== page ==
An over 400-year-old Mughal court dagger. Once lavishly decorated with gold.
Many Mongols, the Khalkas in particular, had close ties with the Manchu ru
An unusual type with a broad leaf-shaped head with deep sunken panels.
Of typical southern form with a very slender, pointy blade.
A Sinhalese knife with lavish silver mounts and overlay.
Of the practical fighting type, made of a dense wood known as eroa.
Of rare form with short but very heavy double-edged blade.
The first of its kind I've ever seen on the market.
A Chinese shortsword made by a well-known Longquan maker.
Of a type worn among others by the Valiant Cavalry.
Bali keris with fine slanted wrapped pamor, considered to be one of the most powerful pamor.
With an inscription alluding to it having belonged to the son of Tipu Sultan.
The yaodao, literally "waist saber" was the standard side-arm for
A large and rather interesting Chinese jian dating from the Chines
A quiver of the late Qing dynasty.
A massive example weighing just over 800 grams. With scabbard.
A magnificent example of a Vietnamese ceremonial saber, or guőm.
Indian loop hilted dagger are generally called bichuwa (बिछुवा )
With silver-clad scabbard executed in their typical style.
With fine overlaid blade this area was known for.
With heavy silver mounts, pierced and chiseled.
With wootz blade, and silver overlaid hilt that was finished with fire-gilding.
Of typical form, but with an all-silver hilt that carries Chinese silver marks.
Yet another type that I had not yet seen before.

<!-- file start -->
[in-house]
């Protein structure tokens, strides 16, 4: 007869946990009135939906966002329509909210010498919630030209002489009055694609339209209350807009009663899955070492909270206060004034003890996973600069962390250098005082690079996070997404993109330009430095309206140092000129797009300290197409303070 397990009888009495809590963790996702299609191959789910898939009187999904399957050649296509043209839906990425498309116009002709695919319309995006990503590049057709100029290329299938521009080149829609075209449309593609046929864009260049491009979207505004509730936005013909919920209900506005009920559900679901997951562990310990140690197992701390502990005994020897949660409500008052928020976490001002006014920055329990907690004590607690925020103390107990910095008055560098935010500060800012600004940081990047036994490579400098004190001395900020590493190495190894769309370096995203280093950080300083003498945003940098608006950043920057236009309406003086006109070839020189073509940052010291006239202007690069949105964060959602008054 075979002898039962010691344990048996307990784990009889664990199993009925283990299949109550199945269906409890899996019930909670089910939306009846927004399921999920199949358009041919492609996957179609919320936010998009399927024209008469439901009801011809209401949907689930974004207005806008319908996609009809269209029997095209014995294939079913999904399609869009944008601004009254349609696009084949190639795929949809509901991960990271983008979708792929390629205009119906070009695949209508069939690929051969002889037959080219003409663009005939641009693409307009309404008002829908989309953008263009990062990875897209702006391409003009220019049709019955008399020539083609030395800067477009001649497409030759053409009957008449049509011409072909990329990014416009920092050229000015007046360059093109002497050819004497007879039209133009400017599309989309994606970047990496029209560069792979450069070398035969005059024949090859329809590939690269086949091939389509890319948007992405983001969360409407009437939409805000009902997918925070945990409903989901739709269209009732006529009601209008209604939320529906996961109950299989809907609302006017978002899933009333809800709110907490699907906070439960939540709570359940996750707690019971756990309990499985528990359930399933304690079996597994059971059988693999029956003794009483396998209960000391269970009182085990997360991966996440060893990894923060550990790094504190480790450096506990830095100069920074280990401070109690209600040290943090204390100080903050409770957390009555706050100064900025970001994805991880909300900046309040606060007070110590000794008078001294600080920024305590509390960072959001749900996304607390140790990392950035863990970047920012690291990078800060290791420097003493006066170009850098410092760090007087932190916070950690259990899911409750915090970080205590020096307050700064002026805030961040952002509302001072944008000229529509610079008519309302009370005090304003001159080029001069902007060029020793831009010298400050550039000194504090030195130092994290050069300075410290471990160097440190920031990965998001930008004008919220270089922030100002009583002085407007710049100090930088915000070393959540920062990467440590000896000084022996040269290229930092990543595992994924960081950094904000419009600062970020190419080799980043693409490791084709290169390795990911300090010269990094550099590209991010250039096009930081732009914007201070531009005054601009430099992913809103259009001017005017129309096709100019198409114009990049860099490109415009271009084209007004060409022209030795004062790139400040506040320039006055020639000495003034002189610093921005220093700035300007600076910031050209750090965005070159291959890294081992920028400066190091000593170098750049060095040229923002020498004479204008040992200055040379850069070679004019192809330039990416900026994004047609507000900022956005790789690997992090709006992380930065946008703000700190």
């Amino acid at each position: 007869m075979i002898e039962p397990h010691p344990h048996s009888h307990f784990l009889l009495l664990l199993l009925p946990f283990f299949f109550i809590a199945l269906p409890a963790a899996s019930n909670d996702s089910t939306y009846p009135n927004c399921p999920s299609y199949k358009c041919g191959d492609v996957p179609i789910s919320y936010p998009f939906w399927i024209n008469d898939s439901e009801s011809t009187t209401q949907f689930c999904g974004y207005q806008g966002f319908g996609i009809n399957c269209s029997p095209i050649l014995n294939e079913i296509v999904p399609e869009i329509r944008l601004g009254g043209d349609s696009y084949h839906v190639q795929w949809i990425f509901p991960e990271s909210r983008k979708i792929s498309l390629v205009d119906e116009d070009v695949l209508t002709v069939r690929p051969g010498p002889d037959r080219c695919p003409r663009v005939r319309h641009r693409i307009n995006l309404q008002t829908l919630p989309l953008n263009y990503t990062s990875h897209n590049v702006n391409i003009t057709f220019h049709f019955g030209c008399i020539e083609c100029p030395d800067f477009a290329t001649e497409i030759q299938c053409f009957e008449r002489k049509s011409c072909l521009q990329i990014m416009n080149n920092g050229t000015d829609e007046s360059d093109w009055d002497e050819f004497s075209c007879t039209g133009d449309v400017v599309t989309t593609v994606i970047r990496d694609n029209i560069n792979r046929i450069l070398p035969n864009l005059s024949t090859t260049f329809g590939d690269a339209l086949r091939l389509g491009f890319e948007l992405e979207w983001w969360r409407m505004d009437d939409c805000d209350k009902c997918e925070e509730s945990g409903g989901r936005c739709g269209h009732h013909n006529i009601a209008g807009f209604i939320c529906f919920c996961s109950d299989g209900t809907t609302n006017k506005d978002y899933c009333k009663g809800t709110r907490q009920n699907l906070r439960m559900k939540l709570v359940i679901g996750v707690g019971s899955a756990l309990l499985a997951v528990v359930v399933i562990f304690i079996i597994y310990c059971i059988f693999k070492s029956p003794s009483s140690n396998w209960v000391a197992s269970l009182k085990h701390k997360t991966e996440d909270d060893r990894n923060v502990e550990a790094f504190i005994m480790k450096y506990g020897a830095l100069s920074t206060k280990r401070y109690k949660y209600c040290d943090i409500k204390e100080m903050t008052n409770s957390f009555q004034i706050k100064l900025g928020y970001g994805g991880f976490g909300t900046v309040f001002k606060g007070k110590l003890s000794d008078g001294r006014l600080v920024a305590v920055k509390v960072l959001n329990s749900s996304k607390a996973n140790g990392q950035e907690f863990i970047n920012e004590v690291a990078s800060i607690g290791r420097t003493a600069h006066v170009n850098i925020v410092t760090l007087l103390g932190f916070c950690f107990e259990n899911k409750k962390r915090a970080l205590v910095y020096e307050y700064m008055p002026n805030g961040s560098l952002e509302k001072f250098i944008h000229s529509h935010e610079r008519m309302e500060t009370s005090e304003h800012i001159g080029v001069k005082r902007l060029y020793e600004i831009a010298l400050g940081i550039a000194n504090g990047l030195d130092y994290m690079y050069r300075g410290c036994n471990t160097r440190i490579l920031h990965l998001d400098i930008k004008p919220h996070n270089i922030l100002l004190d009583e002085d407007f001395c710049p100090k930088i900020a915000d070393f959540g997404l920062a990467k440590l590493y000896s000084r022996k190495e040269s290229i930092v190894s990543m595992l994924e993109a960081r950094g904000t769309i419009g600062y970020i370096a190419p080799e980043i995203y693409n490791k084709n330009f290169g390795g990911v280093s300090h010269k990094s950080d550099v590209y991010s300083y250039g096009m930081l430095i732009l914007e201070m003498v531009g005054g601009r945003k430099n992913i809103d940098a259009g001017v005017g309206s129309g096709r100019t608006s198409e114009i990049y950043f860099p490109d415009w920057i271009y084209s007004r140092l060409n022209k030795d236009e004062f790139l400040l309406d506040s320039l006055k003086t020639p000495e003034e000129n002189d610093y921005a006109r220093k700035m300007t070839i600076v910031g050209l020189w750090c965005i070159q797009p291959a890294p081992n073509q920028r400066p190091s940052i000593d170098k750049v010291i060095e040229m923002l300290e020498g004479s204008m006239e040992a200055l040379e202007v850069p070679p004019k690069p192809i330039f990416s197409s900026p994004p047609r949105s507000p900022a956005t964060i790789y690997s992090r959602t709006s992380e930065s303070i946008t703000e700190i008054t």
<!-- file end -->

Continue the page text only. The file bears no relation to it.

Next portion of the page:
A north Indian bichuwa dagger with recurved blade and richly decorated hilt.
A Palembang style sword with a fine twist-core blade and carved hardwood scabbard.
A nice example of a rare type of weapon from the Sinhalese arsenal.
With a narrow, double fullered blade and sharp tip and brass mounts in the earlier style.
Rare sword from the headhunters of Nias. Complete with talismanic basket and belt hook.
Iron lockbox with key, decorated with the gold koftgari normally seen on arms.
A slender makiri with a bark wrapped scabbard.
A nice belatu with the rarer gari matuwà style blade.
With fine blade, of liuyedao form with a gentle curvature.
A very nice and complete example, circa 1920's-30's.
With an estimated draw weight of 160-200 pounds.
Often mistaken for true Qianlong work.
With inscription that reads: Raja Pagaruyung or "ruler of Pagaruyung".
With a blade of 17th-century European manufacture, with trader's name on it.
Late 17th century. With wootz blade and enamel chape.
Persian wootz shamshir in a talwar hilt from Lahore.
With fine carved hilts, substantial bronze D-guards, and subtle signs of heat treatment on the blades.
This style was worn by nobles and senior officials.
Late 18th century, complete with its original scabbard.
With fine quality jade hilt and baitong mounted scabbard.
The hilt inlaid with silver, once blued for added contrast.
Called suàntóu gǔduǒ in Mandarin, with characteristic brass head.
With wootz blade inlaid in gold with the name of the maker and the owner.
With dramatically shaped blades and inlaid hilts.
The terms peidao or yaodao are synonyms that were in use
It has a narrow but sturdy blade with a springy temper.
Blade signed Sesshū-jū Fujiwara Hiroyoshi, active in the 1670s-80s.
Of an early type with dramatic widened shape.